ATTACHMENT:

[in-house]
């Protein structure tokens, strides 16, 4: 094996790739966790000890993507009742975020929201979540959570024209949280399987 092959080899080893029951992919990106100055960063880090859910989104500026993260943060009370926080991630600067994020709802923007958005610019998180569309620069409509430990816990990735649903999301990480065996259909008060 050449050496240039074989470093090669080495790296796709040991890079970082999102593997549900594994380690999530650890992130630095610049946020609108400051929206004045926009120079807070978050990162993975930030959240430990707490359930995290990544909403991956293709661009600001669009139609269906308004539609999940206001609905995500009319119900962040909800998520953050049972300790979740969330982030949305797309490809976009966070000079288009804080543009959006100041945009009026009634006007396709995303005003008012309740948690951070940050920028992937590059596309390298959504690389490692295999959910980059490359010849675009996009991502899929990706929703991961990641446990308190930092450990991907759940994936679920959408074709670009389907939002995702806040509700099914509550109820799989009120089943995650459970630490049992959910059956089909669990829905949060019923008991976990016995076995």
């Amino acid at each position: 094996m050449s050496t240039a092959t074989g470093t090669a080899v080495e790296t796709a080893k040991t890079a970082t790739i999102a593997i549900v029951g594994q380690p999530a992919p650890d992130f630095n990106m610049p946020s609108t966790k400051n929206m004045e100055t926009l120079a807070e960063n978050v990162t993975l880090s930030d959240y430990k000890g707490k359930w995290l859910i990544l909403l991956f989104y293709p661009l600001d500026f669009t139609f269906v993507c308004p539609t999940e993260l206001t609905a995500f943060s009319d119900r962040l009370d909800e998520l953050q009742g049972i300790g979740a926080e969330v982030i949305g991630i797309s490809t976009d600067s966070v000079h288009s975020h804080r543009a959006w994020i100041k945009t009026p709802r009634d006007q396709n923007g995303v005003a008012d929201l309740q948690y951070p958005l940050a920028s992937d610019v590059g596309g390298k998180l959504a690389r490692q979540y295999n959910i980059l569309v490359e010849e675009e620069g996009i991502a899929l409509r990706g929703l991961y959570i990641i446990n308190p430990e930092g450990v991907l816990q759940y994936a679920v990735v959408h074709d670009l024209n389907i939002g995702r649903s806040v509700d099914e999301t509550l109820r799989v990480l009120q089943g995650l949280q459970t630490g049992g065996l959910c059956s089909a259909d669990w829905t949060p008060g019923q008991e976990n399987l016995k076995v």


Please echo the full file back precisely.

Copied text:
[in-house]
């Protein structure tokens, strides 16, 4: 094996790739966790000890993507009742975020929201979540959570024209949280399987 092959080899080893029951992919990106100055960063880090859910989104500026993260943060009370926080991630600067994020709802923007958005610019998180569309620069409509430990816990990735649903999301990480065996259909008060 050449050496240039074989470093090669080495790296796709040991890079970082999102593997549900594994380690999530650890992130630095610049946020609108400051929206004045926009120079807070978050990162993975930030959240430990707490359930995290990544909403991956293709661009600001669009139609269906308004539609999940206001609905995500009319119900962040909800998520953050049972300790979740969330982030949305797309490809976009966070000079288009804080543009959006100041945009009026009634006007396709995303005003008012309740948690951070940050920028992937590059596309390298959504690389490692295999959910980059490359010849675009996009991502899929990706929703991961990641446990308190930092450990991907759940994936679920959408074709670009389907939002995702806040509700099914509550109820799989009120089943995650459970630490049992959910059956089909669990829905949060019923008991976990016995076995």
């Amino acid at each position: 094996m050449s050496t240039a092959t074989g470093t090669a080899v080495e790296t796709a080893k040991t890079a970082t790739i999102a593997i549900v029951g594994q380690p999530a992919p650890d992130f630095n990106m610049p946020s609108t966790k400051n929206m004045e100055t926009l120079a807070e960063n978050v990162t993975l880090s930030d959240y430990k000890g707490k359930w995290l859910i990544l909403l991956f989104y293709p661009l600001d500026f669009t139609f269906v993507c308004p539609t999940e993260l206001t609905a995500f943060s009319d119900r962040l009370d909800e998520l953050q009742g049972i300790g979740a926080e969330v982030i949305g991630i797309s490809t976009d600067s966070v000079h288009s975020h804080r543009a959006w994020i100041k945009t009026p709802r009634d006007q396709n923007g995303v005003a008012d929201l309740q948690y951070p958005l940050a920028s992937d610019v590059g596309g390298k998180l959504a690389r490692q979540y295999n959910i980059l569309v490359e010849e675009e620069g996009i991502a899929l409509r990706g929703l991961y959570i990641i446990n308190p430990e930092g450990v991907l816990q759940y994936a679920v990735v959408h074709d670009l024209n389907i939002g995702r649903s806040v509700d099914e999301t509550l109820r799989v990480l009120q089943g995650l949280q459970t630490g049992g065996l959910c059956s089909a259909d669990w829905t949060p008060g019923q008991e976990n399987l016995k076995v």